Australian solar glass maker ClearVue Technologies says a manufacturing breakthrough could slash the production time of its new solar glass by more than 90%.
Working with its Chinese partner, they manufactured 80 of its new generation ‘integrated glazing units’ (IGUs), and were able to cut both time and costs while using still using standardised mass production lines, ClearVue said in a company statement.
These second-generation units, which combine clear glass with nanoparticle technology that reflects and redistributes light to solar cells in the frames of the glass, first tested this new manufacturing process in Singapore, where production times were cut, and then replicated the process in China on existing, unmodified commercial manufacturing lines.
“This is a very important production milestone for our industry-leading second generation IGUs and Façade Solutions, which integrate solar technology into construction glass and building facades to provide renewable energy,” ClearVue CEO Martin Deil says.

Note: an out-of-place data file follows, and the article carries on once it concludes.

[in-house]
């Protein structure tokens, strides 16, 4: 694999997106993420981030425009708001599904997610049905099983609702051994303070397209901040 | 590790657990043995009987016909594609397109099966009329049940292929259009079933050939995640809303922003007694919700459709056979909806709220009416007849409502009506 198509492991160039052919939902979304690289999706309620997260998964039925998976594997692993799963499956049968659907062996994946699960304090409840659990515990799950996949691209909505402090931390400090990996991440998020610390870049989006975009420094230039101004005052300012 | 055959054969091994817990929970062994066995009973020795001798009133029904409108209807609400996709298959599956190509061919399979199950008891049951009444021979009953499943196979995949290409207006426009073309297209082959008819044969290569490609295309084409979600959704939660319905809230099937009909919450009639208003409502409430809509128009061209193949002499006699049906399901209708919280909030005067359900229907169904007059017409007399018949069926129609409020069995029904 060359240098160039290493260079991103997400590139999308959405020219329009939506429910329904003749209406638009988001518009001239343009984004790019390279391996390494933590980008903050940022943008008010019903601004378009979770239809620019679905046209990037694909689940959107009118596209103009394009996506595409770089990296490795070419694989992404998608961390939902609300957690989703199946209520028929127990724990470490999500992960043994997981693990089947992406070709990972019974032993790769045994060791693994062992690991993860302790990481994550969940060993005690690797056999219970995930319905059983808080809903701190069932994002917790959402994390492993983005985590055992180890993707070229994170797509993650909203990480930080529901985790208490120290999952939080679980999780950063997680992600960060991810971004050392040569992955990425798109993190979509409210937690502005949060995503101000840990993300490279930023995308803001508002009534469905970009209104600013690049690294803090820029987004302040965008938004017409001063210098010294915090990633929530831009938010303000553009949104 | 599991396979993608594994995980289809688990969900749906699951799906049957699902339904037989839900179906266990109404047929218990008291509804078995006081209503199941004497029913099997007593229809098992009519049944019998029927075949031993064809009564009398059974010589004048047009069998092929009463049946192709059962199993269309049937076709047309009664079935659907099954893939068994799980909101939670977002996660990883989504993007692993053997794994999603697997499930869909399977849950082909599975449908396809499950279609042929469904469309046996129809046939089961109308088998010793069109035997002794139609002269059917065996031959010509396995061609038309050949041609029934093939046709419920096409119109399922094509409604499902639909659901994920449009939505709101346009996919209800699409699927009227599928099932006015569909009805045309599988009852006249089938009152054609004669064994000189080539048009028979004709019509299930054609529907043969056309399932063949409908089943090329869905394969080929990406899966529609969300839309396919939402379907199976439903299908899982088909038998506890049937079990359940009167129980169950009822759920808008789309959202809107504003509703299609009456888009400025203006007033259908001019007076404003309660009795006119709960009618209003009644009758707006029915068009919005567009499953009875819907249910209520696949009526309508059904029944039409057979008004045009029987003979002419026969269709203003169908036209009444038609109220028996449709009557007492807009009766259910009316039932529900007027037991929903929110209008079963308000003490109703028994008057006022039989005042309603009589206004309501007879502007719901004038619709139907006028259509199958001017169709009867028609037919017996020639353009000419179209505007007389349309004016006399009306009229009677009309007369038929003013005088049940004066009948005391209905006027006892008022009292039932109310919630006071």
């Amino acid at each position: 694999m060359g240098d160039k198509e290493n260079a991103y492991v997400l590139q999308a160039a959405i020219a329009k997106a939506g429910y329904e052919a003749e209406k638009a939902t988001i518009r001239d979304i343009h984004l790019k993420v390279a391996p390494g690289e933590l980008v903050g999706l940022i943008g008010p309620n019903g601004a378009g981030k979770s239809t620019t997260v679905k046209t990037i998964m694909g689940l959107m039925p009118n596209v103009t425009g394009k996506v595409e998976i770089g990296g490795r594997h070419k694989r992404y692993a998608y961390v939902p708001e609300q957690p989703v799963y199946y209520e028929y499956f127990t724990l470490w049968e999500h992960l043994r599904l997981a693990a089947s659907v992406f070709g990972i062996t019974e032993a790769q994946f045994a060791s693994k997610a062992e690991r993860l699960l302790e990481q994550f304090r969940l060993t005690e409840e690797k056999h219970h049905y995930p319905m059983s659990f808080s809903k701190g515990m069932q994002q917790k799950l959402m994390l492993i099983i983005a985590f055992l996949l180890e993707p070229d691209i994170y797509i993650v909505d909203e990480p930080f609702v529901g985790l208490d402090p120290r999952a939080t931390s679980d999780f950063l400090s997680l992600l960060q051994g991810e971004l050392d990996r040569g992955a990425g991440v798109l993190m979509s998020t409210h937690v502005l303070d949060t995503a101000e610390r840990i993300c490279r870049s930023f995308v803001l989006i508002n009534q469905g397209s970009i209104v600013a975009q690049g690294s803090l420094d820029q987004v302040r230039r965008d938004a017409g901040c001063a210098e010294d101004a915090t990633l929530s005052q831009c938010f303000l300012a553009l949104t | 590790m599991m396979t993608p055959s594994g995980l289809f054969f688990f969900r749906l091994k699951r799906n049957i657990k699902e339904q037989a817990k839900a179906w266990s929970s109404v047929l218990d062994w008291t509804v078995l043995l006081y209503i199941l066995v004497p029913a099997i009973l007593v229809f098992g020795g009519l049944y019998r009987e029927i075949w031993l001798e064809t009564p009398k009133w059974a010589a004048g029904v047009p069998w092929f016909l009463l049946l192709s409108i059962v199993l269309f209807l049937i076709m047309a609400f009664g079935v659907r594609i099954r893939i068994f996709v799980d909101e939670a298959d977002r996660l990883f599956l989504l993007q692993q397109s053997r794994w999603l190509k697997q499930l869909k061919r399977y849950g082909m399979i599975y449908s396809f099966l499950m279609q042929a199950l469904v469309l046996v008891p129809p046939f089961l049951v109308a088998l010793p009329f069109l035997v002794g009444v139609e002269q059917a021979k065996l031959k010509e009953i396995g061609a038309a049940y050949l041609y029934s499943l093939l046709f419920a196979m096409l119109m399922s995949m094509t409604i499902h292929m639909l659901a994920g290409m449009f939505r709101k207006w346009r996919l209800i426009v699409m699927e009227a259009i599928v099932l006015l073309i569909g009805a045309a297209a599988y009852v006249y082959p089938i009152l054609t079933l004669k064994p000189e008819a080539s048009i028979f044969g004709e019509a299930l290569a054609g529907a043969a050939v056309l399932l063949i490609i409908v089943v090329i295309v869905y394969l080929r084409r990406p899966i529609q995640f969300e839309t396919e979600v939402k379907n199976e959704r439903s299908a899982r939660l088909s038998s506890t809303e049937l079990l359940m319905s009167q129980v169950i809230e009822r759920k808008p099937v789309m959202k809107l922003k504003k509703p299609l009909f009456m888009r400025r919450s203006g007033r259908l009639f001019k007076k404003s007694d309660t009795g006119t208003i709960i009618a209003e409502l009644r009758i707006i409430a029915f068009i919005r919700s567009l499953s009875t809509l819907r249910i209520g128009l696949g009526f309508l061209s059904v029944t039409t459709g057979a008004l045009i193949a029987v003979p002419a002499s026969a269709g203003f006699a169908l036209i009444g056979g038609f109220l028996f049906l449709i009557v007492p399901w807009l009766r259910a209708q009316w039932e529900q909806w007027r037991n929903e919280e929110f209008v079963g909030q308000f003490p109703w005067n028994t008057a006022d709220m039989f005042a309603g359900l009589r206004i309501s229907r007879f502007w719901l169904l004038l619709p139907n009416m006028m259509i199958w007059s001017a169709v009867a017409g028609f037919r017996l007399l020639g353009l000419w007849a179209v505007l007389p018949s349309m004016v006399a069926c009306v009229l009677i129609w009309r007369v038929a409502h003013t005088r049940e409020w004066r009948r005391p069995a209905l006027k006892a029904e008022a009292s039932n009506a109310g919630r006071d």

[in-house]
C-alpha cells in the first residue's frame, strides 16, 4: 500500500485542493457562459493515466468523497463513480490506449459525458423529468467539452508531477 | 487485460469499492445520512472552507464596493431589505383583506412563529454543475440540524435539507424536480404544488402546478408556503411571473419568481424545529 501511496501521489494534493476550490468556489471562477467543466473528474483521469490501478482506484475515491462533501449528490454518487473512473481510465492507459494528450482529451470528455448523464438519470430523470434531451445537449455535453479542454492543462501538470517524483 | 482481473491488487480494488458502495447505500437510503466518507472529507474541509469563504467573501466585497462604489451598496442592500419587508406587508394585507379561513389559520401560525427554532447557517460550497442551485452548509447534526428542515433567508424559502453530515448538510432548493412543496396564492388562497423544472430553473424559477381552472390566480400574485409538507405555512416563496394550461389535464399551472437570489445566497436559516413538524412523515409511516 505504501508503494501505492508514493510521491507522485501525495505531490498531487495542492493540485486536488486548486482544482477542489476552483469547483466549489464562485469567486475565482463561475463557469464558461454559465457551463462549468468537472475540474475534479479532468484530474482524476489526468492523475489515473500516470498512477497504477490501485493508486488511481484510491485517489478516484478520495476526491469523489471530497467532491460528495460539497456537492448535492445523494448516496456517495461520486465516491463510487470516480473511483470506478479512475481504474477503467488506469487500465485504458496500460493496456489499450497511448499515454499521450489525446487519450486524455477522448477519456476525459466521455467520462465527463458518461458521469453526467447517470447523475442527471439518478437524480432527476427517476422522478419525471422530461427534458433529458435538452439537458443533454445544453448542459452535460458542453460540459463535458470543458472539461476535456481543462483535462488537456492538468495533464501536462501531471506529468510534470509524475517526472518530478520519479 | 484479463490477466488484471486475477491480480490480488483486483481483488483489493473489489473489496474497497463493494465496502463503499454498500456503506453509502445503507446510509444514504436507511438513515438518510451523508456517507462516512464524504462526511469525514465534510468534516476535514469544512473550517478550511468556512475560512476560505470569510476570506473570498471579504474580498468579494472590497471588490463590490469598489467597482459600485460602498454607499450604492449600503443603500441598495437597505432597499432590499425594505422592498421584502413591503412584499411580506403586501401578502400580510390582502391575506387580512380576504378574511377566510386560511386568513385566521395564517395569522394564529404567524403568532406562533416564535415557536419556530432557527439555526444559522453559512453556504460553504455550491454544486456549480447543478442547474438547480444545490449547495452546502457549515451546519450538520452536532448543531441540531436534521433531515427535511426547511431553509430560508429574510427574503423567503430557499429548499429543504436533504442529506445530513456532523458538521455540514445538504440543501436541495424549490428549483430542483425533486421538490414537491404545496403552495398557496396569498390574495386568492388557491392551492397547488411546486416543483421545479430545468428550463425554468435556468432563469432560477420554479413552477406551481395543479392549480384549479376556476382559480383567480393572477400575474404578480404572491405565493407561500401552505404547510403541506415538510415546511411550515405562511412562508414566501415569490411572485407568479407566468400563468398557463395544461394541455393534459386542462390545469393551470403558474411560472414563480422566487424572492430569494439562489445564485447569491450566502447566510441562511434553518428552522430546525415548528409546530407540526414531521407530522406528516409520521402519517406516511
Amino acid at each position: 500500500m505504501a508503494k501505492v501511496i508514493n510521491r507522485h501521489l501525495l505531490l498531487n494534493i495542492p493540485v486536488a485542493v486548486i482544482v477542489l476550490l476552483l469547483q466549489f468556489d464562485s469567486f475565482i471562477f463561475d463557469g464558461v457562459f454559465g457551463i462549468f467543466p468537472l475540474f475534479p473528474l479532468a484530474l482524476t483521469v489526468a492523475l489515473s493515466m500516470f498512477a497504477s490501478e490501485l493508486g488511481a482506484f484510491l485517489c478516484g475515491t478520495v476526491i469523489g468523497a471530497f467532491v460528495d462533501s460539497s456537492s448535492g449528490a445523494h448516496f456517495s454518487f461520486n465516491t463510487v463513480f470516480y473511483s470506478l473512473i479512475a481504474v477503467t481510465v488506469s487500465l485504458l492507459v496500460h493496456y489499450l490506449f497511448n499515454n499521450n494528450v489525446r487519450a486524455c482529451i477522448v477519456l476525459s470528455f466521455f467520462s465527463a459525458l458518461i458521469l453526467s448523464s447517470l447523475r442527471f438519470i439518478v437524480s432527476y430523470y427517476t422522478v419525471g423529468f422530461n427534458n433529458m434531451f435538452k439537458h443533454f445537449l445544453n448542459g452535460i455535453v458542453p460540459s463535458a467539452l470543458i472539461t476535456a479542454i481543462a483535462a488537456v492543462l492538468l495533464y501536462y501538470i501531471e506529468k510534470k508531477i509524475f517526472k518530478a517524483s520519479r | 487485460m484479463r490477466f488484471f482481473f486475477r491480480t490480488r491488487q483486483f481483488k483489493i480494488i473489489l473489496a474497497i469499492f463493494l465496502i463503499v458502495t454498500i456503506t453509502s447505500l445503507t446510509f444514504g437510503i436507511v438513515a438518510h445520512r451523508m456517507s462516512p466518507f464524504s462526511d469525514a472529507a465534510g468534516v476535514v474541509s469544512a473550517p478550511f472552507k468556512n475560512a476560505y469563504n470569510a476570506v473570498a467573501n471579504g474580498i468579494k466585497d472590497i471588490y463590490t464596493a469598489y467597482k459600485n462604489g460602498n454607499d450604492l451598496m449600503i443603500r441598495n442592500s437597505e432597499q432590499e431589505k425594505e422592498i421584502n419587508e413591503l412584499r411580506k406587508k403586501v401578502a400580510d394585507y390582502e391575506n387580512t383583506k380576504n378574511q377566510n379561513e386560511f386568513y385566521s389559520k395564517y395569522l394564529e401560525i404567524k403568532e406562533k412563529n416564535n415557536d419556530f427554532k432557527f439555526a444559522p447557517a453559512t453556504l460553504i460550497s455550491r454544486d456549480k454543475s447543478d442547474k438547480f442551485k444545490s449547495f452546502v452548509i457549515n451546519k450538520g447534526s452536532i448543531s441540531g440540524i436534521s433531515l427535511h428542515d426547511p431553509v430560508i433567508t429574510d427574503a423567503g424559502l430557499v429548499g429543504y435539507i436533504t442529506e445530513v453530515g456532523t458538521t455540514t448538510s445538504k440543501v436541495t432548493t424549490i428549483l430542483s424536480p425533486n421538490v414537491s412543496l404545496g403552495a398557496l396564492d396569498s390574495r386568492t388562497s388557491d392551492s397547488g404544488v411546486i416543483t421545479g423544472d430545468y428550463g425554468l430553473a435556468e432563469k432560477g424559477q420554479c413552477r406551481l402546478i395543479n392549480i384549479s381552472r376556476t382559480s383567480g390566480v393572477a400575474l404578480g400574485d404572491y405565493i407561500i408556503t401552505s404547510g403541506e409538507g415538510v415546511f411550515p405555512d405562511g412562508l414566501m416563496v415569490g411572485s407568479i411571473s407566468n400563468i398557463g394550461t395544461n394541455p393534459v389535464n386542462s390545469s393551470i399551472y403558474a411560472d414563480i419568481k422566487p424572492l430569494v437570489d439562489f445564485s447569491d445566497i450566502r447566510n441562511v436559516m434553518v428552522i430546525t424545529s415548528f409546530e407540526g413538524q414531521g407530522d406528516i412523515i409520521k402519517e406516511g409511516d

“Our Building Integrated Photovoltaics (BIPVs) can be produced on mass production lines without the need for glass manufacturers to make changes to their standardised lines – providing them with reduced capital costs and low downtime between different product runs.
“By reducing fabrication and assembly times, we lower their costs and increase their production outputs and manufacturing plant capability, leading to lower cost products for end-customers.”
Deil says as governments regulators mandate new building standards and push carbon reduction initiatives, and businesses look for solutions to meet these net-zero carbon requirements, it requires new approaches from the industry, but manufacturers still need to be able to make products in cost-effective ways that fit into existing product facility manufacturing capabilities, and these products are one potential solution.
ClearVue is currently in discussions with a number of manufacturing license partners around the world for the new technology.
Earlier this year, ClearVue won a $2 million grant to establish a West Australian-based photovoltaic and nanoparticle components manufacturing facility.